ANNAPOLIS - Maryland lawmakers said Wednesday they couldn't support an increased gasoline tax without guarantees that revenue would be used only to fix the state's bridges and roads.
Nearly $1 billion was taken from Maryland's Transportation Trust Fund to balance the budget between 2003 and 2011, according to the state's Blue Ribbon Commission on Transportation Funding.
Some members of the House of Delegates said they had reservations about Gov. Martin O'Malley's proposed 6 percent sales tax on gasoline unless the revenue was reserved for transportation spending.
"Absent a constitutional protection that ensures these monies will be protected, do you really think this is adequate protection?" said Del. Herbert McMillan, R-Anne Arundel County. "And there is an issue of trust here, a very deep issue of trust."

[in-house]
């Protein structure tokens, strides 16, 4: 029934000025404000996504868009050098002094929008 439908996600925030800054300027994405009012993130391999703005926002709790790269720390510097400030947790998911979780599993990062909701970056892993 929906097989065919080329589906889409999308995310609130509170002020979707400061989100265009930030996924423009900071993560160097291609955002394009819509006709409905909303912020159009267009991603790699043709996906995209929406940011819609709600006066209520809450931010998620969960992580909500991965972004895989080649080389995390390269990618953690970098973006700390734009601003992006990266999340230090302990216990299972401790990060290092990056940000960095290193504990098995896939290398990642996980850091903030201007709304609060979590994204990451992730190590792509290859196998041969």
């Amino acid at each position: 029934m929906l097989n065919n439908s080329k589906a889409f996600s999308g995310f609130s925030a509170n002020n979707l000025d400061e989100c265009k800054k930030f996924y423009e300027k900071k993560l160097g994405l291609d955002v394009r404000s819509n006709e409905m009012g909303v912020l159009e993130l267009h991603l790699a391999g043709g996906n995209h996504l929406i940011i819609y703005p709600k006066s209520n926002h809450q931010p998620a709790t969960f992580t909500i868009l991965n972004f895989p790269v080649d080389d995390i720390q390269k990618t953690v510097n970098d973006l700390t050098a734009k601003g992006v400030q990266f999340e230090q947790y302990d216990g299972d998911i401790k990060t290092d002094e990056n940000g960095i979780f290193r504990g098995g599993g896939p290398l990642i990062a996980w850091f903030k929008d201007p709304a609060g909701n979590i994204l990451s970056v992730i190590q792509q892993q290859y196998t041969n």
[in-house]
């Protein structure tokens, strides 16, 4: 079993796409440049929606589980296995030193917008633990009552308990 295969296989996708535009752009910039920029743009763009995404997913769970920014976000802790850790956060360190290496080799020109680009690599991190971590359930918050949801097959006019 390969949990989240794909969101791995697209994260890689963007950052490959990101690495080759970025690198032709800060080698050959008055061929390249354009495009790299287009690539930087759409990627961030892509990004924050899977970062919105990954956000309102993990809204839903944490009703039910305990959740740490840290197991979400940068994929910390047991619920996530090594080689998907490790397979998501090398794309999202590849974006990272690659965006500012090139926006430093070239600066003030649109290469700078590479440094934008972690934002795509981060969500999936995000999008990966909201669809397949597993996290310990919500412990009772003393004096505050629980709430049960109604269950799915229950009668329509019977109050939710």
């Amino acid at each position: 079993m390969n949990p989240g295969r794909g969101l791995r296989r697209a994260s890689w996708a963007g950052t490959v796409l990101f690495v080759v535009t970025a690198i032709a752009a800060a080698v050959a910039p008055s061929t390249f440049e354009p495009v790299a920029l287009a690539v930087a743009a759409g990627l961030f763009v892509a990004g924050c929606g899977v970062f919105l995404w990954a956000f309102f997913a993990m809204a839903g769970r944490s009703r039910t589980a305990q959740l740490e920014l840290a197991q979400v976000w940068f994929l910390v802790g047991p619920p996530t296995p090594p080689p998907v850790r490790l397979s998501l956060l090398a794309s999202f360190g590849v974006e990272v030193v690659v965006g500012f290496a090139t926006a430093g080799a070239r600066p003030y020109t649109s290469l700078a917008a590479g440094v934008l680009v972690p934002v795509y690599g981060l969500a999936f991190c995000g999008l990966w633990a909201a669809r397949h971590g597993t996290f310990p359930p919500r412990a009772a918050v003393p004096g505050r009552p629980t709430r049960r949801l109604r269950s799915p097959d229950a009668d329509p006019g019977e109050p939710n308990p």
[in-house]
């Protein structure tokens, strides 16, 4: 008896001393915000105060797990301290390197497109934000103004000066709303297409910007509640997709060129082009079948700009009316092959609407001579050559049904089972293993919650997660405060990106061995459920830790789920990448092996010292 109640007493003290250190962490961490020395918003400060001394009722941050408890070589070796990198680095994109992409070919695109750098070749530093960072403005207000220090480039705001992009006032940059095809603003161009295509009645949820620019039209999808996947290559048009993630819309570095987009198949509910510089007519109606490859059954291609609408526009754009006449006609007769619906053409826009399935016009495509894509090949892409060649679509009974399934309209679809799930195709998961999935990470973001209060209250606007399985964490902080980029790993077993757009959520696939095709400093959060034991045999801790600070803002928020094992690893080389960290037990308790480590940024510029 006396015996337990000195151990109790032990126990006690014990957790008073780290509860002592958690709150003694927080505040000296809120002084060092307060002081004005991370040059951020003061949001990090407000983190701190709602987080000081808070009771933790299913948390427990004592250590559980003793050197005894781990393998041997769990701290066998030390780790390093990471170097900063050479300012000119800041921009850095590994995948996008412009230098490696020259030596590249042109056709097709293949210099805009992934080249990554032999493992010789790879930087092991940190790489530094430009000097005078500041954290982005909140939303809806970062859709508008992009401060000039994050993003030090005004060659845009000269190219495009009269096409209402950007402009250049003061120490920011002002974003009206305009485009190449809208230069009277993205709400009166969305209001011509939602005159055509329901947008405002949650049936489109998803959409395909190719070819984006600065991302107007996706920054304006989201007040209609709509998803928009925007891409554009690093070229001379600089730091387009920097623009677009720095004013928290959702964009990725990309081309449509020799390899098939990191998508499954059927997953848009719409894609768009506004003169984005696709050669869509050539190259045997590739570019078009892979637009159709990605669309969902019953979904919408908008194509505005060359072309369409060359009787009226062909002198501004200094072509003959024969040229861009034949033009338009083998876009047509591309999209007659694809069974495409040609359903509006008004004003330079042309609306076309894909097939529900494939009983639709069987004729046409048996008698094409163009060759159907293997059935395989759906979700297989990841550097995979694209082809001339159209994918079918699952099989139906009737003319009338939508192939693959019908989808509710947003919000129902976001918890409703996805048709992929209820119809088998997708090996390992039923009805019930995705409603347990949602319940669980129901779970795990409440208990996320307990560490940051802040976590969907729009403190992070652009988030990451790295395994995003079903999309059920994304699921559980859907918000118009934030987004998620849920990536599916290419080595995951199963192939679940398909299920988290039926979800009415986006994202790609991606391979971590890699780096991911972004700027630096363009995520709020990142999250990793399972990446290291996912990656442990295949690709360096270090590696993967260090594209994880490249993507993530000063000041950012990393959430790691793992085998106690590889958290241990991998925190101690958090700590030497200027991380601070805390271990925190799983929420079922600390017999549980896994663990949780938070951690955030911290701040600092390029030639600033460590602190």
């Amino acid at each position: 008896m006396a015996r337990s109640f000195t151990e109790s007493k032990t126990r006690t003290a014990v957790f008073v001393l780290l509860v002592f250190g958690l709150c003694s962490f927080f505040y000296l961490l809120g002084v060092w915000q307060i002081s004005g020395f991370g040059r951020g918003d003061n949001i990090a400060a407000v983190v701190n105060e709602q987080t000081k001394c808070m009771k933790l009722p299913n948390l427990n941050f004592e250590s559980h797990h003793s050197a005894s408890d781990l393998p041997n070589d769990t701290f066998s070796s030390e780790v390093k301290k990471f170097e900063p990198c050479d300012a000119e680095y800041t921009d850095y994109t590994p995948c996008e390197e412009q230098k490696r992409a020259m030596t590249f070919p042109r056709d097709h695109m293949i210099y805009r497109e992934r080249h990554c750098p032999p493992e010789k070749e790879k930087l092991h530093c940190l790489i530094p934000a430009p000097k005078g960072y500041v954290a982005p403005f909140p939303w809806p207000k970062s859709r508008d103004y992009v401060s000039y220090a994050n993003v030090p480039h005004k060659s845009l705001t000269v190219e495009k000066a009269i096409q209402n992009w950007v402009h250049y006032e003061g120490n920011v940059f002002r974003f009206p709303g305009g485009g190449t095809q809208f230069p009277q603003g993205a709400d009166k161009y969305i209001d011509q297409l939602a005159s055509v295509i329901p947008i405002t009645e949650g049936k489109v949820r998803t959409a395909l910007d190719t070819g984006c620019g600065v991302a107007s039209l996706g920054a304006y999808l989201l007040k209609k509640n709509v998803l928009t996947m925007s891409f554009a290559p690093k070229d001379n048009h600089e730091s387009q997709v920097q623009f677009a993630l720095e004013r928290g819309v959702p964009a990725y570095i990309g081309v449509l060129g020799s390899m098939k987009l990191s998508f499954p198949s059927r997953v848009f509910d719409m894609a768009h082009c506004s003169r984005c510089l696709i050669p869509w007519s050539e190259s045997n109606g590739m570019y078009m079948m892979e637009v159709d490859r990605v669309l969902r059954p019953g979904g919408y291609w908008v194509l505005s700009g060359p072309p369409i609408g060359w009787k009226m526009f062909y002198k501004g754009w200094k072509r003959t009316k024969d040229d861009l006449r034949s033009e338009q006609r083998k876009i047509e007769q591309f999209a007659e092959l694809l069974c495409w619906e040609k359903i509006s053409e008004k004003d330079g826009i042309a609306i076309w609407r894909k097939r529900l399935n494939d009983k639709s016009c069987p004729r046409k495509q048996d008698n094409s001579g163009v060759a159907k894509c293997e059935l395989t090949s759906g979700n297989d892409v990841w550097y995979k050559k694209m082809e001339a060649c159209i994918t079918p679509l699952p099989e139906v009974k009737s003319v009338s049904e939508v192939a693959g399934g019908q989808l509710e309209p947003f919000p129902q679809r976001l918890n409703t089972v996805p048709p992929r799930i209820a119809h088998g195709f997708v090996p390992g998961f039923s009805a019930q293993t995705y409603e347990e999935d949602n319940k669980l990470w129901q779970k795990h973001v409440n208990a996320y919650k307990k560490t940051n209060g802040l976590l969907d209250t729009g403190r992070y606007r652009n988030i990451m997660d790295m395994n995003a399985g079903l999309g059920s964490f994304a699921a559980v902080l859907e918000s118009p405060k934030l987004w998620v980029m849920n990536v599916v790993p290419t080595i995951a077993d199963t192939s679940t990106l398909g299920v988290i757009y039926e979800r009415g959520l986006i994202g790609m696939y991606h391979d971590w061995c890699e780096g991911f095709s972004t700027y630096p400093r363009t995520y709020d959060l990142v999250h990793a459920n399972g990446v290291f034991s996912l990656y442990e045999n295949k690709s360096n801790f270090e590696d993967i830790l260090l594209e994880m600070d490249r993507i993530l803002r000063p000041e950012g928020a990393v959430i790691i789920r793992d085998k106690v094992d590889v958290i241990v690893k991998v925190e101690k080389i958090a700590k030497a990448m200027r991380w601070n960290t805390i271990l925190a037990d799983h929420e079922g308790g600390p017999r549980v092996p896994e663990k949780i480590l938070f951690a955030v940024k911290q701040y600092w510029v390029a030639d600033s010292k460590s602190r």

Gov. Martin O'Malley's proposal includes a measure that allows transportation funds to be used elsewhere in the state's budget in dire circumstances, but that's not enough, officials said.
And asking motorists to bear most of the burden to repair the state's transportation infrastructure "is asking too much, given the huge disparity in how those funds are spent, as well as the consistent raiding of the Transportation Trust Fund to balance the state's budget," said AAA Mid-Atlantic spokeswoman Ragina Averella.
Maryland Transportation Secretary Beverley Swaim-Staley said the state has returned all the money that has been borrowed from the trust fund.
"Every penny that has been transferred out of the state trust fund have been temporary transfers, and money has been paid back." - Ben Giles